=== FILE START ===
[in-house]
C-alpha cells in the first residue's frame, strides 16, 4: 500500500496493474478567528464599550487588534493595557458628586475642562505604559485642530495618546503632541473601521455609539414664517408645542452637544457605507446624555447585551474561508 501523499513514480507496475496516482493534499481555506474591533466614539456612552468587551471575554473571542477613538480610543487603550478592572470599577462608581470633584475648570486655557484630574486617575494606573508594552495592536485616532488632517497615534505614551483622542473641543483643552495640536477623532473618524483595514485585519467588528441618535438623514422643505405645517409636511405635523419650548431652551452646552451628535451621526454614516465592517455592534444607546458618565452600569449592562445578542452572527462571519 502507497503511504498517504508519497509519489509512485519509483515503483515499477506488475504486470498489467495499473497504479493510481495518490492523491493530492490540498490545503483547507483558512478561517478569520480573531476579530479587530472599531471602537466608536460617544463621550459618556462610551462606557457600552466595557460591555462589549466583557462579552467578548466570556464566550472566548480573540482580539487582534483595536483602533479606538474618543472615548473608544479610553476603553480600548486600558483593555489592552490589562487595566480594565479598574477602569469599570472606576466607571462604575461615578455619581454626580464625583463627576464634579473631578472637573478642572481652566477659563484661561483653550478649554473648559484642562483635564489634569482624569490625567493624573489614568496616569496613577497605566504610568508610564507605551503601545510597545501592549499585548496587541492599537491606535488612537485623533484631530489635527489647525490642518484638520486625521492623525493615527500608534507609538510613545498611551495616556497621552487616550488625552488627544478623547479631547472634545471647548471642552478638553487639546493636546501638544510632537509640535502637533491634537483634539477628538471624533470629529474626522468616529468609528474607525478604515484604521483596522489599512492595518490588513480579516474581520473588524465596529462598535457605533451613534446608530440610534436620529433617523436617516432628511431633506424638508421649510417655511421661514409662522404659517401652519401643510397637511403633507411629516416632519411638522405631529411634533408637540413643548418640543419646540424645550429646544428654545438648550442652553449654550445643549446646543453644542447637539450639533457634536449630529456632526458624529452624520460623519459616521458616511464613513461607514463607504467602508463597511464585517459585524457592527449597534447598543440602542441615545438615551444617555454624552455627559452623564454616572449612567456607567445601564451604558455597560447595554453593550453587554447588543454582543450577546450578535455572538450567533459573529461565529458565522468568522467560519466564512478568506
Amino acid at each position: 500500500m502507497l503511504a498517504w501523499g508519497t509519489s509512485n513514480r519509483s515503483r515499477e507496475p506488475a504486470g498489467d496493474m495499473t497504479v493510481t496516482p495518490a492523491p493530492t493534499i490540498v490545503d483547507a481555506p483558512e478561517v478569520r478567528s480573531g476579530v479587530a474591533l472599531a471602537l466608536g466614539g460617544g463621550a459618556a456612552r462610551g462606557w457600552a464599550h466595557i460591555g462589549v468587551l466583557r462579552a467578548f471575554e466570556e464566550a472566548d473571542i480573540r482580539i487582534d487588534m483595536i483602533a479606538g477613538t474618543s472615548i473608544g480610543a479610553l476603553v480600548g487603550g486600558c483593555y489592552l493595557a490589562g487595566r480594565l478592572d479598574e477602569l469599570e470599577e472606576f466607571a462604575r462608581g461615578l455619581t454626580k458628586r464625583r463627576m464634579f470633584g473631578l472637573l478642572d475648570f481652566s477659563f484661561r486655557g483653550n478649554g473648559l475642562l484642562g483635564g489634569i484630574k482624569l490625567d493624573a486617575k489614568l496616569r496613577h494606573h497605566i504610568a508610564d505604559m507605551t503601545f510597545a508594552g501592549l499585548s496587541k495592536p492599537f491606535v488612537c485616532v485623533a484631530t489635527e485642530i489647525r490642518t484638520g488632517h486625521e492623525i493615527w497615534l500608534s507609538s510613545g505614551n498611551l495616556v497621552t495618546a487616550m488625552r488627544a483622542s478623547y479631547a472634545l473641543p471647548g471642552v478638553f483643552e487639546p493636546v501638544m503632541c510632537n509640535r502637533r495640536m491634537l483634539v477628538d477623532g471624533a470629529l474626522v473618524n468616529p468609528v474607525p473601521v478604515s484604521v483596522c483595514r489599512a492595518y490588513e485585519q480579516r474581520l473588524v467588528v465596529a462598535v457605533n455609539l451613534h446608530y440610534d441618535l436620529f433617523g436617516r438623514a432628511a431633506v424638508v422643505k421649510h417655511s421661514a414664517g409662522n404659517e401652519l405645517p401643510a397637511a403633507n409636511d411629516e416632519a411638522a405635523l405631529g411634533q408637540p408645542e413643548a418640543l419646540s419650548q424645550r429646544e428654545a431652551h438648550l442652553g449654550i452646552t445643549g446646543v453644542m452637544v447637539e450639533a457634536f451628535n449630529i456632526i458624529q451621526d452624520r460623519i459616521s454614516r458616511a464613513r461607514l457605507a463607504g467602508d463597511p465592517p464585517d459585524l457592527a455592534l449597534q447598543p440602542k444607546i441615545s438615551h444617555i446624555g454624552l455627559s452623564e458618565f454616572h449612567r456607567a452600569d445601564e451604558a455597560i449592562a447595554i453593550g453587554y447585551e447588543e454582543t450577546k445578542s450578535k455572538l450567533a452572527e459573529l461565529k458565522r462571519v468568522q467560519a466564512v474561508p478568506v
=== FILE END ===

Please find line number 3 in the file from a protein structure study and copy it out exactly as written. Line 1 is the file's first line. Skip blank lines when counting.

Amino acid at each position: 500500500m502507497l503511504a498517504w501523499g508519497t509519489s509512485n513514480r519509483s515503483r515499477e507496475p506488475a504486470g498489467d496493474m495499473t497504479v493510481t496516482p495518490a492523491p493530492t493534499i490540498v490545503d483547507a481555506p483558512e478561517v478569520r478567528s480573531g476579530v479587530a474591533l472599531a471602537l466608536g466614539g460617544g463621550a459618556a456612552r462610551g462606557w457600552a464599550h466595557i460591555g462589549v468587551l466583557r462579552a467578548f471575554e466570556e464566550a472566548d473571542i480573540r482580539i487582534d487588534m483595536i483602533a479606538g477613538t474618543s472615548i473608544g480610543a479610553l476603553v480600548g487603550g486600558c483593555y489592552l493595557a490589562g487595566r480594565l478592572d479598574e477602569l469599570e470599577e472606576f466607571a462604575r462608581g461615578l455619581t454626580k458628586r464625583r463627576m464634579f470633584g473631578l472637573l478642572d475648570f481652566s477659563f484661561r486655557g483653550n478649554g473648559l475642562l484642562g483635564g489634569i484630574k482624569l490625567d493624573a486617575k489614568l496616569r496613577h494606573h497605566i504610568a508610564d505604559m507605551t503601545f510597545a508594552g501592549l499585548s496587541k495592536p492599537f491606535v488612537c485616532v485623533a484631530t489635527e485642530i489647525r490642518t484638520g488632517h486625521e492623525i493615527w497615534l500608534s507609538s510613545g505614551n498611551l495616556v497621552t495618546a487616550m488625552r488627544a483622542s478623547y479631547a472634545l473641543p471647548g471642552v478638553f483643552e487639546p493636546v501638544m503632541c510632537n509640535r502637533r495640536m491634537l483634539v477628538d477623532g471624533a470629529l474626522v473618524n468616529p468609528v474607525p473601521v478604515s484604521v483596522c483595514r489599512a492595518y490588513e485585519q480579516r474581520l473588524v467588528v465596529a462598535v457605533n455609539l451613534h446608530y440610534d441618535l436620529f433617523g436617516r438623514a432628511a431633506v424638508v422643505k421649510h417655511s421661514a414664517g409662522n404659517e401652519l405645517p401643510a397637511a403633507n409636511d411629516e416632519a411638522a405635523l405631529g411634533q408637540p408645542e413643548a418640543l419646540s419650548q424645550r429646544e428654545a431652551h438648550l442652553g449654550i452646552t445643549g446646543v453644542m452637544v447637539e450639533a457634536f451628535n449630529i456632526i458624529q451621526d452624520r460623519i459616521s454614516r458616511a464613513r461607514l457605507a463607504g467602508d463597511p465592517p464585517d459585524l457592527a455592534l449597534q447598543p440602542k444607546i441615545s438615551h444617555i446624555g454624552l455627559s452623564e458618565f454616572h449612567r456607567a452600569d445601564e451604558a455597560i449592562a447595554i453593550g453587554y447585551e447588543e454582543t450577546k445578542s450578535k455572538l450567533a452572527e459573529l461565529k458565522r462571519v468568522q467560519a466564512v474561508p478568506v